Wednesday, April 13, 2011

Matty Moroun’s means to an end


The numbers don’t lie, but they can certainly be manipulated as a means to an end. That’s precisely what’s going on at the busiest U.S.-Canadian border bridge.

The background helps tell the story.

The state of Michigan along with the Canadian federal government and the local governments of Detroit and Windsor are gearing up to build a new border bridge. They say it will relieve congestion on the nearby Ambassador Bridge – the busiest crossing in North America.

Equally important to the story is that the Ambassador Bridge is privately owned by billionaire Matty Moroun, and he stands to lose customers and toll revenue if the proposed Detroit River International Crossing toll bridge is built nearby.

Moroun and his Ambassador Bridge Co. are attempting to downplay the need for a new public bridge downstream as they work on their own plan to twin the Ambassador and expand their service plazas.

The latest downplay comes in the form of a press release stating that commercial traffic is down on Moroun’s bridge.

These figures, which are public and verifiable, show that commercial truck traffic is indeed down 1 percent for the month of March compared with March 2010. But while the number itself is not a lie, the company is using this figure to mislead.

Here’s what they’re not telling you: Commercial traffic is actually up nearly 1.9 percent for the first three months of 2011 when compared with the first three months of 2010.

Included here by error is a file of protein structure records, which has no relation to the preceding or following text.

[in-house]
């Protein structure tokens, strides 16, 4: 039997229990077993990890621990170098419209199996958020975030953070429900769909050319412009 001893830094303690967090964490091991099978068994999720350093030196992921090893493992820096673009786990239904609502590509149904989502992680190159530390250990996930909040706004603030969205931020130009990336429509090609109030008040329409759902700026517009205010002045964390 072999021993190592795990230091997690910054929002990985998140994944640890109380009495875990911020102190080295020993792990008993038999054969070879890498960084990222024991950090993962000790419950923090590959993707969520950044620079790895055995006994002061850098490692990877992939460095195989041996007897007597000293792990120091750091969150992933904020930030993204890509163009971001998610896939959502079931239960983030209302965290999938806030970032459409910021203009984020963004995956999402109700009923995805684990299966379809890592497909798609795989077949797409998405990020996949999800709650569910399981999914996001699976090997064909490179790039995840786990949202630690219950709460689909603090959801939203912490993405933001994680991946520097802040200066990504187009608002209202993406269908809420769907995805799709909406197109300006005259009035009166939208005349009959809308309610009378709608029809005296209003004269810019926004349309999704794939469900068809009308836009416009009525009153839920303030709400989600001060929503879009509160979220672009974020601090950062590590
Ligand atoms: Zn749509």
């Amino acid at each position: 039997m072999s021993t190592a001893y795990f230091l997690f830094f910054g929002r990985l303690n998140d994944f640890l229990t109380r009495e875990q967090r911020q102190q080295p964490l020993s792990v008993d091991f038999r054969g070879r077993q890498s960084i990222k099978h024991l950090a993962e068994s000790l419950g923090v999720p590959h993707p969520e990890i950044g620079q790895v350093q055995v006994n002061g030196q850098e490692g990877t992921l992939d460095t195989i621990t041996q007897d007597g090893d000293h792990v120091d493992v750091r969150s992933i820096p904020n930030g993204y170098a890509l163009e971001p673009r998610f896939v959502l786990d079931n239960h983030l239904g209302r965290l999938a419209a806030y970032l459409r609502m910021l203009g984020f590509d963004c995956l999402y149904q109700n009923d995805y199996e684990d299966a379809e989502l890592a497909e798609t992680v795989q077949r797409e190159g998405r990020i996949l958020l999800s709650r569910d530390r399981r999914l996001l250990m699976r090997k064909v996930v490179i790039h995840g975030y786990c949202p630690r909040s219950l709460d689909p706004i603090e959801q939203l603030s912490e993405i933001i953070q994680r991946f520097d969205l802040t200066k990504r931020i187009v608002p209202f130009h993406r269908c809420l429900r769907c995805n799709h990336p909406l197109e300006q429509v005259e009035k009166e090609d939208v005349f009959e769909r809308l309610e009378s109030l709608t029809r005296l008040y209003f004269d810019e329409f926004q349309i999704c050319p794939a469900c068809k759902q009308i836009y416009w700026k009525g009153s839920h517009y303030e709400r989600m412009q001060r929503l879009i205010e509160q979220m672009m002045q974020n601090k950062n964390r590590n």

So yes, Mr. Moroun is correct that March traffic declined, but the broader picture is that truck counts have actually increased year-to-date compared to 2010.

Have we mentioned cars yet? Passenger vehicle traffic was up 6 percent using Moroun’s own March-to-March comparison, and 4.8 percent year-to-date. Again, these numbers are public and verifiable, so let’s move on.

To talk about the Ambassador Bridge and the proposed Detroit River International Crossing in a vacuum without including other border activity in the region would be a disservice.

Approximately 60 miles north and east of the Ambassador Bridge is the Blue Water Bridge linking Port Huron, MI, and Sarnia, Ontario. Truckers traveling Michigan-Ontario truck routes can generally choose one bridge or the other, so let’s take a gander at the Blue Water numbers.

Starting with the March-to-March comparison, we see that commercial truck traffic has declined a fraction of a percentage point. The year-to-date figure shows truck traffic on the Blue Water Bridge is down 1.3 percent. But nobody’s crying foul over there at Port Huron, because their plazas are small, crowded and border wait times can be lengthy.

To wrap this up in a nice little bow, truck traffic is down on both bridges in March, but up on the Ambassador for the year so far. Two factors to keep in mind: First, we’re coming off a bad winter, so numbers for the first quarter are still a bit short-sighted for the big picture. And second, the U.S. side of the Blue Water Bridge is undergoing a construction project on I-94/I-69. Perhaps that construction has sent more trucks to the Ambassador site, but we don’t have that kind of data available.

Lastly, we must also consider the pre-recession and post-recession numbers. When the economy took a tumble in 2009 – which included a major hit to the Detroit auto industry in the area – the border-crossing numbers took a nosedive to the tune of 20-25 percent.

But it looks like those numbers are back now, more or less, as 2010 and 2011 are looking more and more like 2007 and 2008.

At the present time, truckers can flip a coin between using the Ambassador Bridge or Blue Water Bridge, but there could soon be a third bridge in the area if it ever gets built. I’m not endorsing the DRIC or the toll revenue it will be built with, but truckers may welcome a bit of competition in the Michigan-Ontario trucking region as well as some faster service at the border.